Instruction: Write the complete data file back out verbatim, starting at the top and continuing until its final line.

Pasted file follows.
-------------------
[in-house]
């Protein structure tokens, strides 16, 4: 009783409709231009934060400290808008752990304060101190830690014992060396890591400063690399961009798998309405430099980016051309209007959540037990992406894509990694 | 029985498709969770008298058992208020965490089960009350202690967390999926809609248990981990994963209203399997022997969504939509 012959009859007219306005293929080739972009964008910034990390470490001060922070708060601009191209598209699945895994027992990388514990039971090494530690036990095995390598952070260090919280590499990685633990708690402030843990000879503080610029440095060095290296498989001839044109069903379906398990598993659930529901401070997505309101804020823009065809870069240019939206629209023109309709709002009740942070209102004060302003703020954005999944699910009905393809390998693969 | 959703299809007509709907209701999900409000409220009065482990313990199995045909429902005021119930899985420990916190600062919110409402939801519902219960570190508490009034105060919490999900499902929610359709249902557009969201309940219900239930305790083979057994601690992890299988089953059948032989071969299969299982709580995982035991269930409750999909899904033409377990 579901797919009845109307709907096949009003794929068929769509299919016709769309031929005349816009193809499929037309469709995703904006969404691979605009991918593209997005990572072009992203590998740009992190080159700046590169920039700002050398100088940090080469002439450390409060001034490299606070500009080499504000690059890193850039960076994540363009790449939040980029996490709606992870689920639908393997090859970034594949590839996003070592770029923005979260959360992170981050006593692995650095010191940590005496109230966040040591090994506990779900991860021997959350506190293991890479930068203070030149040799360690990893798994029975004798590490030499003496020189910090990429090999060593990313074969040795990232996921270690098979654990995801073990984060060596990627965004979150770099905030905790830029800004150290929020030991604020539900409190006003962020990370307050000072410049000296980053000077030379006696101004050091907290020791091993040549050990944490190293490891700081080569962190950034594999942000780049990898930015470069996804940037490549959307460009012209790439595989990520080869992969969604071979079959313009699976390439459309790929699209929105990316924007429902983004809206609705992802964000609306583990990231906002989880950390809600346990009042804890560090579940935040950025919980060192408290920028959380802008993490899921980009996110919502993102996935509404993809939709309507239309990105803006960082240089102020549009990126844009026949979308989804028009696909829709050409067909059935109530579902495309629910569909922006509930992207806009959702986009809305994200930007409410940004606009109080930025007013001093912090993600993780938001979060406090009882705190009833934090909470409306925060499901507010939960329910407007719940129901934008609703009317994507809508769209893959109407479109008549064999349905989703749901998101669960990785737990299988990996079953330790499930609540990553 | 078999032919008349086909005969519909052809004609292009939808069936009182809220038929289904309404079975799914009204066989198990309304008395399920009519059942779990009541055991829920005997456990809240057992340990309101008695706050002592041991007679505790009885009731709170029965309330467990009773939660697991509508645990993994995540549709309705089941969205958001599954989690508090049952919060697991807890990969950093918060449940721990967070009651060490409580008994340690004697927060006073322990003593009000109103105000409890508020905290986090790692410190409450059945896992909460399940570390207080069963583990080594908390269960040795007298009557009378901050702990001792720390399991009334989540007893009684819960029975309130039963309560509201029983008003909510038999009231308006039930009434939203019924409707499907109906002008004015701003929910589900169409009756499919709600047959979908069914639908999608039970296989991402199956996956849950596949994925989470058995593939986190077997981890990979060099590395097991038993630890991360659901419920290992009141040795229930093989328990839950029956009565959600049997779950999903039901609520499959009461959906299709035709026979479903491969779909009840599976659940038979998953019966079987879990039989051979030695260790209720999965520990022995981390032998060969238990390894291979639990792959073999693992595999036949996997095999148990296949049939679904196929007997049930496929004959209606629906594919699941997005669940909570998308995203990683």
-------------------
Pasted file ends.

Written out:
[in-house]
């Protein structure tokens, strides 16, 4: 009783409709231009934060400290808008752990304060101190830690014992060396890591400063690399961009798998309405430099980016051309209007959540037990992406894509990694 | 029985498709969770008298058992208020965490089960009350202690967390999926809609248990981990994963209203399997022997969504939509 012959009859007219306005293929080739972009964008910034990390470490001060922070708060601009191209598209699945895994027992990388514990039971090494530690036990095995390598952070260090919280590499990685633990708690402030843990000879503080610029440095060095290296498989001839044109069903379906398990598993659930529901401070997505309101804020823009065809870069240019939206629209023109309709709002009740942070209102004060302003703020954005999944699910009905393809390998693969 | 959703299809007509709907209701999900409000409220009065482990313990199995045909429902005021119930899985420990916190600062919110409402939801519902219960570190508490009034105060919490999900499902929610359709249902557009969201309940219900239930305790083979057994601690992890299988089953059948032989071969299969299982709580995982035991269930409750999909899904033409377990 579901797919009845109307709907096949009003794929068929769509299919016709769309031929005349816009193809499929037309469709995703904006969404691979605009991918593209997005990572072009992203590998740009992190080159700046590169920039700002050398100088940090080469002439450390409060001034490299606070500009080499504000690059890193850039960076994540363009790449939040980029996490709606992870689920639908393997090859970034594949590839996003070592770029923005979260959360992170981050006593692995650095010191940590005496109230966040040591090994506990779900991860021997959350506190293991890479930068203070030149040799360690990893798994029975004798590490030499003496020189910090990429090999060593990313074969040795990232996921270690098979654990995801073990984060060596990627965004979150770099905030905790830029800004150290929020030991604020539900409190006003962020990370307050000072410049000296980053000077030379006696101004050091907290020791091993040549050990944490190293490891700081080569962190950034594999942000780049990898930015470069996804940037490549959307460009012209790439595989990520080869992969969604071979079959313009699976390439459309790929699209929105990316924007429902983004809206609705992802964000609306583990990231906002989880950390809600346990009042804890560090579940935040950025919980060192408290920028959380802008993490899921980009996110919502993102996935509404993809939709309507239309990105803006960082240089102020549009990126844009026949979308989804028009696909829709050409067909059935109530579902495309629910569909922006509930992207806009959702986009809305994200930007409410940004606009109080930025007013001093912090993600993780938001979060406090009882705190009833934090909470409306925060499901507010939960329910407007719940129901934008609703009317994507809508769209893959109407479109008549064999349905989703749901998101669960990785737990299988990996079953330790499930609540990553 | 078999032919008349086909005969519909052809004609292009939808069936009182809220038929289904309404079975799914009204066989198990309304008395399920009519059942779990009541055991829920005997456990809240057992340990309101008695706050002592041991007679505790009885009731709170029965309330467990009773939660697991509508645990993994995540549709309705089941969205958001599954989690508090049952919060697991807890990969950093918060449940721990967070009651060490409580008994340690004697927060006073322990003593009000109103105000409890508020905290986090790692410190409450059945896992909460399940570390207080069963583990080594908390269960040795007298009557009378901050702990001792720390399991009334989540007893009684819960029975309130039963309560509201029983008003909510038999009231308006039930009434939203019924409707499907109906002008004015701003929910589900169409009756499919709600047959979908069914639908999608039970296989991402199956996956849950596949994925989470058995593939986190077997981890990979060099590395097991038993630890991360659901419920290992009141040795229930093989328990839950029956009565959600049997779950999903039901609520499959009461959906299709035709026979479903491969779909009840599976659940038979998953019966079987879990039989051979030695260790209720999965520990022995981390032998060969238990390894291979639990792959073999693992595999036949996997095999148990296949049939679904196929007997049930496929004959209606629906594919699941997005669940909570998308995203990683």